Ethnomedicine-based discovery and characterization of plant-derived GABAΑ receptor modulators with new scaffolds

Rueda, Diana Carolina. Ethnomedicine-based discovery and characterization of plant-derived GABAΑ receptor modulators with new scaffolds. 2014, Doctoral Thesis, University of Basel, Faculty of Science.


Official URL: http://edoc.unibas.ch/diss/DissB_10886

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Inhibitory neurotransmission in the central nervous system (CNS) largely relies on the actions of gamma aminobutyric acid (GABA) on GABAA receptors, heteropentameric ligand-gated chloride channels assembled from 19 possible subunits (α1-6, β1-3, γ1-3, δ, ε, θ, π, ρ1-3). GABA-induced chloride influx through GABAA receptors causes neuronal hyperpolarization and inhibition of further action potentials. Therefore, impaired GABAergic function results in CNS conditions such as epilepsy, insomnia, anxiety, and mood disorders. A number of clinically important drugs like benzodiazepines, barbiturates, neuroactive steroids, anesthetics, and certain other CNS depressants bind GABAA receptors. However, these drugs lack of subunit specificity and, therefore, induce serious side effects.
In the search for GABAA receptor modulators with new scaffolds, a plant extract library was screened at Prof. Hamburger’s group by means of an automated two-microelectrode voltage clamp functional assay in Xenopus laevis oocytes. Among others, the lipophilic extracts of Bupleurum chinense roots, Pholidota chinensis stems and roots, Adenocarpus cincinnatus roots and tubers, and Boswellia thurifera resin positively modulated GABAA receptors of the subtype α1β2γ2s, the most abundant one in the human brain.
In this work, GABAergic activity in the four extracts was tracked using of an HPLC-based activity profiling approach. In total, 22 natural products, eight of them new, were isolated by diverse chromatographic methods and characterized by HR-TOF-MS and microprobe NMR. Absolute configuration of chiral compounds was determined by CD-spectroscopy and polarimetry. Fourteen of the 22 isolates showed GABAA receptor modulatory activity in the oocyte functional assay. Dihydrostilbenes, cis-pterocarpans, and abietane diterpenes were identified as new scaffolds for GABAA receptor modulators with favorable physicochemical properties for blood-brain barrier permeation.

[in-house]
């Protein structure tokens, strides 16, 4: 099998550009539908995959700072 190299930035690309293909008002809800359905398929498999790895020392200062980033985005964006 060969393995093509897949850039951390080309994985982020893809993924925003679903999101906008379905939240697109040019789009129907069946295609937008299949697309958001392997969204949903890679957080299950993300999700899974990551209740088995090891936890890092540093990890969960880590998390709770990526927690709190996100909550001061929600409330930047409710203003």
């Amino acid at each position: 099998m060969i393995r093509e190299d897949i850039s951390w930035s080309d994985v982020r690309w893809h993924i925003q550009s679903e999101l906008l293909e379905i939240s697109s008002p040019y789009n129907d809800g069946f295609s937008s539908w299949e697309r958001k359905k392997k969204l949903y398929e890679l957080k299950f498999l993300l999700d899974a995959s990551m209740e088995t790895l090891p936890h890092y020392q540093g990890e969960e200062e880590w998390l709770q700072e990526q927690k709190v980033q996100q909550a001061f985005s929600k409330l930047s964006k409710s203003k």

HPLC-based activity profiling of P. chinensis enabled the identification of the dihydrostilbene batatasin III as a very efficient, non-selective GABAA receptor modulator. Two structurally related non-flexible stilbenoids, coelonin and pholidotol D, were also isolated from the extract but showed no activity in the oocyte assay, suggesting conformational flexibility to be crucial for receptor modulation. This was confirmed by a preliminary structure-activity relationship study conducted with a series of commercially available stilbenes and their dihydro derivatives.
Fifteen flavonoid and isoflavonoid derivatives, including eight new natural products, were isolated from A. cincinnatus and tested in the oocyte assay. At a concentration of 100 μM, 12 of the 15 compounds significantly enhanced the GABA-induced chloride current through GABAA receptors. Two pterocarpans and one isoflavone showed remarkably higher potency than other natural products previously isolated in this working group (EC50 below 10 μM).
B. thurifera and B. chinense yielded two more GABAA receptor modulators, dehydroabietic acid and aristolactone, respectively. However, isolation of aristolactone from a commercial sample of the traditional Chinese herbal drug Chaihu (Bupleurum chinense roots) led to detection of adulteration of the sample with roots of the nephrotoxic species Aristolochia manshuriensis. This case raised concerns about adequate quality control of TCM drugs commercialized in Europe.
Advisors:Hamburger, Matthias Otto
Committee Members:Bilia, Anna Rita
Faculties and Departments:05 Faculty of Science > Departement Pharmazeutische Wissenschaften > Pharmazie > Pharmazeutische Biologie (Hamburger)
Item Type:Thesis
Thesis Subtype:Doctoral Thesis
Thesis no:10886
Thesis status:Complete
Number of Pages:190 S.
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edoc DOI:
Last Modified:23 Feb 2018 13:46
Deposited On:05 Sep 2014 12:36

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